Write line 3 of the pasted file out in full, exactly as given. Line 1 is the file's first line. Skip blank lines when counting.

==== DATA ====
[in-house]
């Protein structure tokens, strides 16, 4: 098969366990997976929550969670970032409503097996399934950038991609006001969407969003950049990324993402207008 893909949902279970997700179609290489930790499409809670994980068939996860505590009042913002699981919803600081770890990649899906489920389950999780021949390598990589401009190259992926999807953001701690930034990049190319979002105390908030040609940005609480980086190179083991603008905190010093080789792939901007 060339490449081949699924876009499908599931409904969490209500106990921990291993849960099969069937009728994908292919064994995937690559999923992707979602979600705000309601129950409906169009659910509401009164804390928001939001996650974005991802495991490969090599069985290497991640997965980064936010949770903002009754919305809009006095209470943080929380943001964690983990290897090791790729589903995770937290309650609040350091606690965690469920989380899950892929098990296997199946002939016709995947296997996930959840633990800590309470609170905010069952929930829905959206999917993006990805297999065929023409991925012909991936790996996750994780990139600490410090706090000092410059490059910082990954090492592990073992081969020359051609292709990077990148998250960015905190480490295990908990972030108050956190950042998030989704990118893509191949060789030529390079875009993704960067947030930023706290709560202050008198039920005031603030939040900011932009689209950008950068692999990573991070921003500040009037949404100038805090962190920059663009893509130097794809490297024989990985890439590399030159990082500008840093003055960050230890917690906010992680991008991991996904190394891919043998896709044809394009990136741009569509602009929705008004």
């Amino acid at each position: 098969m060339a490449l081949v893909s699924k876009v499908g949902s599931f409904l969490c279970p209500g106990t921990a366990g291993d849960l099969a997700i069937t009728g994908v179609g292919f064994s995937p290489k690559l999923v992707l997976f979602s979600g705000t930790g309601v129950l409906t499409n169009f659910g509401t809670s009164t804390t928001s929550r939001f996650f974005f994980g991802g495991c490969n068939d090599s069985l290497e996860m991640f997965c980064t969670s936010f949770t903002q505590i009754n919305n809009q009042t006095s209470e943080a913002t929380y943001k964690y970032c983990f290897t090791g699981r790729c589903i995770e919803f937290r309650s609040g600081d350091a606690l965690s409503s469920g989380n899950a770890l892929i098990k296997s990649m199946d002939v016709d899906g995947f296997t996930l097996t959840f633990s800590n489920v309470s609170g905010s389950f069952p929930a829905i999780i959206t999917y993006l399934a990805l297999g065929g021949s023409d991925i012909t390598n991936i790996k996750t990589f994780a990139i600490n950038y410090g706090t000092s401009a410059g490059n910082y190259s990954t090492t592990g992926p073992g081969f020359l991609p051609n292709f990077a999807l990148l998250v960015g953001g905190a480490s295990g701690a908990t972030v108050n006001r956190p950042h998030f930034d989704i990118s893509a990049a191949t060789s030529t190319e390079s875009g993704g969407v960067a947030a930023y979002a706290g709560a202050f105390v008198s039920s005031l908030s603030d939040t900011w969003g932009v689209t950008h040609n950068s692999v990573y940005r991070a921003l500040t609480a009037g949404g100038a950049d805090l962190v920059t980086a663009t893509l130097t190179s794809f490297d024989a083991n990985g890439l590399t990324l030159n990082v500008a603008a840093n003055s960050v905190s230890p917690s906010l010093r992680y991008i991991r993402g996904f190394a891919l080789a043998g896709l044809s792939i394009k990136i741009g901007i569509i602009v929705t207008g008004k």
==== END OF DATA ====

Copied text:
């Amino acid at each position: 098969m060339a490449l081949v893909s699924k876009v499908g949902s599931f409904l969490c279970p209500g106990t921990a366990g291993d849960l099969a997700i069937t009728g994908v179609g292919f064994s995937p290489k690559l999923v992707l997976f979602s979600g705000t930790g309601v129950l409906t499409n169009f659910g509401t809670s009164t804390t928001s929550r939001f996650f974005f994980g991802g495991c490969n068939d090599s069985l290497e996860m991640f997965c980064t969670s936010f949770t903002q505590i009754n919305n809009q009042t006095s209470e943080a913002t929380y943001k964690y970032c983990f290897t090791g699981r790729c589903i995770e919803f937290r309650s609040g600081d350091a606690l965690s409503s469920g989380n899950a770890l892929i098990k296997s990649m199946d002939v016709d899906g995947f296997t996930l097996t959840f633990s800590n489920v309470s609170g905010s389950f069952p929930a829905i999780i959206t999917y993006l399934a990805l297999g065929g021949s023409d991925i012909t390598n991936i790996k996750t990589f994780a990139i600490n950038y410090g706090t000092s401009a410059g490059n910082y190259s990954t090492t592990g992926p073992g081969f020359l991609p051609n292709f990077a999807l990148l998250v960015g953001g905190a480490s295990g701690a908990t972030v108050n006001r956190p950042h998030f930034d989704i990118s893509a990049a191949t060789s030529t190319e390079s875009g993704g969407v960067a947030a930023y979002a706290g709560a202050f105390v008198s039920s005031l908030s603030d939040t900011w969003g932009v689209t950008h040609n950068s692999v990573y940005r991070a921003l500040t609480a009037g949404g100038a950049d805090l962190v920059t980086a663009t893509l130097t190179s794809f490297d024989a083991n990985g890439l590399t990324l030159n990082v500008a603008a840093n003055s960050v905190s230890p917690s906010l010093r992680y991008i991991r993402g996904f190394a891919l080789a043998g896709l044809s792939i394009k990136i741009g901007i569509i602009v929705t207008g008004k």